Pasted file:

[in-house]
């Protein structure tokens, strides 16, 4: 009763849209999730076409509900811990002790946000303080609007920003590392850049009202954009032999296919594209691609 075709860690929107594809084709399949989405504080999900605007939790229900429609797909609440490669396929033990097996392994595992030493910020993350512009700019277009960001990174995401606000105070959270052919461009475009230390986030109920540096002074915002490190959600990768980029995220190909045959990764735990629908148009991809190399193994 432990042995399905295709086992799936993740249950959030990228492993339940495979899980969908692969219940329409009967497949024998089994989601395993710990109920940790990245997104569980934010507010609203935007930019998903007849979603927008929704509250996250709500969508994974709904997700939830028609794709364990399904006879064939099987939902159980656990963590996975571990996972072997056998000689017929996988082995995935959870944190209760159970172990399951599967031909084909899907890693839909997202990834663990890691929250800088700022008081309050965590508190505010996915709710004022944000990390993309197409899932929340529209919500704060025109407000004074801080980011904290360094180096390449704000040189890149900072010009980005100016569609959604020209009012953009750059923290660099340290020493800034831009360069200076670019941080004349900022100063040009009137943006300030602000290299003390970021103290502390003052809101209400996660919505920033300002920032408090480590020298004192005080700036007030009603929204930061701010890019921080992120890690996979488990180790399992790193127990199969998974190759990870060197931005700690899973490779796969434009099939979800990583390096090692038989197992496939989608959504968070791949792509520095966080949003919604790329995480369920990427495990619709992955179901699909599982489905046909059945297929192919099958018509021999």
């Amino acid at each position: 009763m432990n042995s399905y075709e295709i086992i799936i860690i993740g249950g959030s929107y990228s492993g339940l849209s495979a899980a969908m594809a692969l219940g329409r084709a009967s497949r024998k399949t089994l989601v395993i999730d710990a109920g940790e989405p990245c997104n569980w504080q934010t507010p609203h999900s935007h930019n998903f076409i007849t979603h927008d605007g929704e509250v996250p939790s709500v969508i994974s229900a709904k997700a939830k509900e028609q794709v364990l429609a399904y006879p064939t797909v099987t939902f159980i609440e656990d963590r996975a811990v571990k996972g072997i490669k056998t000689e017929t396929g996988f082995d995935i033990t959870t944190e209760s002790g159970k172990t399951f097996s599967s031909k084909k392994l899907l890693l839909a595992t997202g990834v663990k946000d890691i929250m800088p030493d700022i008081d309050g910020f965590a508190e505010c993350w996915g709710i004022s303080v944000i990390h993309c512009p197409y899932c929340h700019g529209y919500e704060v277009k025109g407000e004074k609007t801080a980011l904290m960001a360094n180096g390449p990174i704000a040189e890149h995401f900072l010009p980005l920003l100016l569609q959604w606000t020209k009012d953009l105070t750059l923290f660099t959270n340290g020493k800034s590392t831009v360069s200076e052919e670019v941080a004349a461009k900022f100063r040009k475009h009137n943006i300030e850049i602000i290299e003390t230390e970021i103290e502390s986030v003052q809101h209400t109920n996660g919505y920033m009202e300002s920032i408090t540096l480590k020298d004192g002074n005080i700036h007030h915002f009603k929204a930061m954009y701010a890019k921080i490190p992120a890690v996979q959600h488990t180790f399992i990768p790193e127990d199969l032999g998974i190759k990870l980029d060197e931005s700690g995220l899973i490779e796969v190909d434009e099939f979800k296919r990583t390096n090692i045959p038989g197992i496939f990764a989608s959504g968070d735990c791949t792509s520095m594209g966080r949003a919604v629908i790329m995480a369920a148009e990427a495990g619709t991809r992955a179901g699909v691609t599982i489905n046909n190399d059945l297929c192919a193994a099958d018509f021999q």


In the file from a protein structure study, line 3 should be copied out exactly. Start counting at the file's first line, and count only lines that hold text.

């Amino acid at each position: 009763m432990n042995s399905y075709e295709i086992i799936i860690i993740g249950g959030s929107y990228s492993g339940l849209s495979a899980a969908m594809a692969l219940g329409r084709a009967s497949r024998k399949t089994l989601v395993i999730d710990a109920g940790e989405p990245c997104n569980w504080q934010t507010p609203h999900s935007h930019n998903f076409i007849t979603h927008d605007g929704e509250v996250p939790s709500v969508i994974s229900a709904k997700a939830k509900e028609q794709v364990l429609a399904y006879p064939t797909v099987t939902f159980i609440e656990d963590r996975a811990v571990k996972g072997i490669k056998t000689e017929t396929g996988f082995d995935i033990t959870t944190e209760s002790g159970k172990t399951f097996s599967s031909k084909k392994l899907l890693l839909a595992t997202g990834v663990k946000d890691i929250m800088p030493d700022i008081d309050g910020f965590a508190e505010c993350w996915g709710i004022s303080v944000i990390h993309c512009p197409y899932c929340h700019g529209y919500e704060v277009k025109g407000e004074k609007t801080a980011l904290m960001a360094n180096g390449p990174i704000a040189e890149h995401f900072l010009p980005l920003l100016l569609q959604w606000t020209k009012d953009l105070t750059l923290f660099t959270n340290g020493k800034s590392t831009v360069s200076e052919e670019v941080a004349a461009k900022f100063r040009k475009h009137n943006i300030e850049i602000i290299e003390t230390e970021i103290e502390s986030v003052q809101h209400t109920n996660g919505y920033m009202e300002s920032i408090t540096l480590k020298d004192g002074n005080i700036h007030h915002f009603k929204a930061m954009y701010a890019k921080i490190p992120a890690v996979q959600h488990t180790f399992i990768p790193e127990d199969l032999g998974i190759k990870l980029d060197e931005s700690g995220l899973i490779e796969v190909d434009e099939f979800k296919r990583t390096n090692i045959p038989g197992i496939f990764a989608s959504g968070d735990c791949t792509s520095m594209g966080r949003a919604v629908i790329m995480a369920a148009e990427a495990g619709t991809r992955a179901g699909v691609t599982i489905n046909n190399d059945l297929c192919a193994a099958d018509f021999q």